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Mike Kreidler has found his crusade
State Insurance Commissioner and mild-mannered former optometrist Mike Kreidler has never had the high-profile of his headline-grabbing predecessor, Deborah

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Mild-Mannered Insurance Commissioner Mike Kreidler Shows His Teeth Over Controversial "Credit Scoring"

kreidler.jpg
Mike Kreidler has found his crusade
State Insurance Commissioner and mild-mannered former optometrist Mike Kreidler has never had the high-profile of his headline-grabbing predecessor, Deborah Senn, who led a crusade against health insurers that charged too much and gave too little. Kreidler, working behind the scenes on the dry minutiae of rates and practices, made the job seem boring again.

But he has a backbone that can surprise you, and it's currently in full evidence. Kreidler is calling for a ban on insurance companies' use of credit information to set their rates. He labels the increasingly controversial practice "discriminatory and blatantly unfair." A Legislative hearing on the bill he has proposed is scheduled for 6 p.m. tonight.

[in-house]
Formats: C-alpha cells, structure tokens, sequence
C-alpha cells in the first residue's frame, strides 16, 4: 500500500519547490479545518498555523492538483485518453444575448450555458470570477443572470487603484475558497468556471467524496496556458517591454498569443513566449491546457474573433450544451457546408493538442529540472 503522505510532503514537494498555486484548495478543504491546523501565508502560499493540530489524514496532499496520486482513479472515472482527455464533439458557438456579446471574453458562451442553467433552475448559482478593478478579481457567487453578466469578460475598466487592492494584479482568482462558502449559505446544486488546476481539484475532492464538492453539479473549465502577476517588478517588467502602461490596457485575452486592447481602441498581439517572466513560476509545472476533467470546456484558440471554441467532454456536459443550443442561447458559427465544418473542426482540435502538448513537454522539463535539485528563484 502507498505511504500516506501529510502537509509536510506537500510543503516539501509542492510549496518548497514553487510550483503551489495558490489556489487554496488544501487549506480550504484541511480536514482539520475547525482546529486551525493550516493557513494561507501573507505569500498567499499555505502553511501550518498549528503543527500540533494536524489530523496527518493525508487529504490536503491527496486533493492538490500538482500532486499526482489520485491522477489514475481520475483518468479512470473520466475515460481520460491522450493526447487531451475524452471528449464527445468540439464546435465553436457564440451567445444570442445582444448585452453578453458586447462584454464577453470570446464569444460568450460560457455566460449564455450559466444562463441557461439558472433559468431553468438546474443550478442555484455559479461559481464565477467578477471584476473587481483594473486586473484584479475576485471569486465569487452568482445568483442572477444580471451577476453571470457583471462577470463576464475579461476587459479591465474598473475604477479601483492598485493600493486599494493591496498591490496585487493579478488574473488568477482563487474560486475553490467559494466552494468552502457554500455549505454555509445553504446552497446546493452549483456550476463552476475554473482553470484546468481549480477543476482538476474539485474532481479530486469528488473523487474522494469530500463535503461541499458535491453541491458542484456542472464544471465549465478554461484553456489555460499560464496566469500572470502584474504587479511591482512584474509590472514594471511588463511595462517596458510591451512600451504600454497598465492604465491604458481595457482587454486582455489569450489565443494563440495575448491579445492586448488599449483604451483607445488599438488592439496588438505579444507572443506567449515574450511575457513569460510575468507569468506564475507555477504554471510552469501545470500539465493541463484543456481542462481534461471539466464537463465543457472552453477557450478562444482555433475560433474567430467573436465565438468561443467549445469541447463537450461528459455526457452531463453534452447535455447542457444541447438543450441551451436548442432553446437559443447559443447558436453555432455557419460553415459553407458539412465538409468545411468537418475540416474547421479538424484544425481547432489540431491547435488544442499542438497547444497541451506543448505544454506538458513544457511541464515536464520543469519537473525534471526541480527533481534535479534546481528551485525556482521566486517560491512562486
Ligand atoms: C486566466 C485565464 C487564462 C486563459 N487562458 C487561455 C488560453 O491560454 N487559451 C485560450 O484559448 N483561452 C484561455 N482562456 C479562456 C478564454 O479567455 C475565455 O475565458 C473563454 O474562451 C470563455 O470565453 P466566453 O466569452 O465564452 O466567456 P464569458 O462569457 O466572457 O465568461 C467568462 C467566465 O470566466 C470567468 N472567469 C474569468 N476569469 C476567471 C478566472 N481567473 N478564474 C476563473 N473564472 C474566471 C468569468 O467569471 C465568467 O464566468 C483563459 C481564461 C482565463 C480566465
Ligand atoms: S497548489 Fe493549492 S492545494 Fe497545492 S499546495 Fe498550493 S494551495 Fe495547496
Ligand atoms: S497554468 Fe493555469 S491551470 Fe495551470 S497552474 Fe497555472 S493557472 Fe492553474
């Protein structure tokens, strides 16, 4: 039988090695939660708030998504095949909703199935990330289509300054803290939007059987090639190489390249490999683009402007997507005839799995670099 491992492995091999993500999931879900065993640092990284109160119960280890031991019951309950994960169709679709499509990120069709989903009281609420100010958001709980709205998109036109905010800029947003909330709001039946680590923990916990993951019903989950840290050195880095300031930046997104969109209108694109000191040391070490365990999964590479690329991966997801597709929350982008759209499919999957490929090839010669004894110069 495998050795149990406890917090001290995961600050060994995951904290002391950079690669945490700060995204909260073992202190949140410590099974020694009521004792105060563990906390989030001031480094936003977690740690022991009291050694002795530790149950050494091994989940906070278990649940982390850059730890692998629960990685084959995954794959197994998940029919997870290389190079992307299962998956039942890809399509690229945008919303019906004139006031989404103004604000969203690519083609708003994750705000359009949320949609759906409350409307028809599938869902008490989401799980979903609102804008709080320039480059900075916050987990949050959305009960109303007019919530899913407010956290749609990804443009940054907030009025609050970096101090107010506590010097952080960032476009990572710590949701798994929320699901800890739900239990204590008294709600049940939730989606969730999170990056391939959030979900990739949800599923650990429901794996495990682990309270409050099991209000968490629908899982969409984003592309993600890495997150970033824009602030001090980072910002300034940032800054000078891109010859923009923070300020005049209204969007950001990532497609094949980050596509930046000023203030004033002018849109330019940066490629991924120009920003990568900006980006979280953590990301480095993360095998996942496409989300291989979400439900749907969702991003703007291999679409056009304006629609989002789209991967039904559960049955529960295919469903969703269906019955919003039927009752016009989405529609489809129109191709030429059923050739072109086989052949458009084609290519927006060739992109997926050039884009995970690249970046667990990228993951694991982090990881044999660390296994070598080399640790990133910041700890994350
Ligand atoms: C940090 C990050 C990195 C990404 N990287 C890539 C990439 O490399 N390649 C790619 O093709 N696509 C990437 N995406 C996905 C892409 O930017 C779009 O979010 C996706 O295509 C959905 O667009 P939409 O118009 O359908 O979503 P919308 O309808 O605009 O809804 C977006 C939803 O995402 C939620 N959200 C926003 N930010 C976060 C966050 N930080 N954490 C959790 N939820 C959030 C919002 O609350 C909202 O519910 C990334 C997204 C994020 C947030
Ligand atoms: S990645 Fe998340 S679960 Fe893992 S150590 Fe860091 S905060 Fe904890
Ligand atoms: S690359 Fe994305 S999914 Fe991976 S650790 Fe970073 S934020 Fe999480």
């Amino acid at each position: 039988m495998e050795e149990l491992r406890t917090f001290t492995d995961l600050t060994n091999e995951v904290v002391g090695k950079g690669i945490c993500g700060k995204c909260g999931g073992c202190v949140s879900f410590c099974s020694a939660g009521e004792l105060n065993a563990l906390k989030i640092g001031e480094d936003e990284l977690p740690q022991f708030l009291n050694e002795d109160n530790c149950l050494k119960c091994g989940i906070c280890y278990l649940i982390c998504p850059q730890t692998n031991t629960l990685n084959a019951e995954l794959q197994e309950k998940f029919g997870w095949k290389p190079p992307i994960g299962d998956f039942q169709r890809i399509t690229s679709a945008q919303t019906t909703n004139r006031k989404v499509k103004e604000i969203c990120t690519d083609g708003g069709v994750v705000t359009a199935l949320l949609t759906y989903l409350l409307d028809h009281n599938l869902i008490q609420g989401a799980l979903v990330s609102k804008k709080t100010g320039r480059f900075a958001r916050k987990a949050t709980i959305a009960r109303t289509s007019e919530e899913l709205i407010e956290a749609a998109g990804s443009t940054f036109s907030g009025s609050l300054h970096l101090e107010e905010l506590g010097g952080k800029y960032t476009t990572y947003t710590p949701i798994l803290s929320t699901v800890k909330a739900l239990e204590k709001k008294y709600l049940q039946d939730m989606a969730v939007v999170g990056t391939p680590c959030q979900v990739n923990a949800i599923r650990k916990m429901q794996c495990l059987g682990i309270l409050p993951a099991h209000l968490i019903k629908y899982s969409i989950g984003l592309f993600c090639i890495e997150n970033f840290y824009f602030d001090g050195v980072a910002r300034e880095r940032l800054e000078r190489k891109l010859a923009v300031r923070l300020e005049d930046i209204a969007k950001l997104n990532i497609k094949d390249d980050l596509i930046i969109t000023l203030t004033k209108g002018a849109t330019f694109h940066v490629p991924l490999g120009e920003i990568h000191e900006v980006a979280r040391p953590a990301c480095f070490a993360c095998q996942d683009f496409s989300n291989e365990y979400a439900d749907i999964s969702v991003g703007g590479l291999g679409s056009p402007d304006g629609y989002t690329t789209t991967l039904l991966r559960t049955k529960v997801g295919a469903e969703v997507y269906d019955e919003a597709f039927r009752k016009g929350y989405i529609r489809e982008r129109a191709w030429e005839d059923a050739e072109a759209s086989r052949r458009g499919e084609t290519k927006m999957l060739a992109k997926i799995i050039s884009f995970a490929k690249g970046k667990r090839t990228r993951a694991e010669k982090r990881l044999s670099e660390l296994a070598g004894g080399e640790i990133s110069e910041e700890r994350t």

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The problem with so-called "credit scoring," according to Kreidler, is that it uses arbitrary and sometimes downright bizarre criteria. Someone could be penalized, for instance, for buying a couch at Macy's and taking advantage of on an option to pay six months later with no interest. Cancelling or consolidating credit cards can also result in a lower score, according to his office.

"What do any of these practices have to do with how these people drive their cars or how they treat their homes?" he asks.

A lot, insists the insurance industry. "What's important to remember is that consistently, across the board, people with lower credit ratings tend to file more claims," says Darrin Sanger, a spokesperson for the Northwest Insurance Council, a Seattle-based trade group. The industry argues that if it can't use that information to predict its losses, rates will go up for the vast majority of people.

Such threats scared Oregon voters from passing a credit scoring ban in a 2006 ballot measure, and prompted this state's Legislature to say no to a ban the first time Kreidler raised the issue shortly after taking office in 2002. (That same year, Maryland passed a ban in regard to homeowners insurance, and the industry claims rates have gone up as a consequence. See pdf of industry claims here.)

Kreidler is pointing to the economy as a reason to reopen the issue, saying more people now have lower credit scores and are consequently being hurt by this practice. Recession politics might make legislators more receptive to his call.

But his spokesperson, Sandi Peck, concedes that it's likely that the insurance industry will fight this tooth and nail, starting with sending a horde of lobbyists tonight and possibly taking out media ads later. Looks like Kreidler, at least, has a good-old populist battle on his hands.

 
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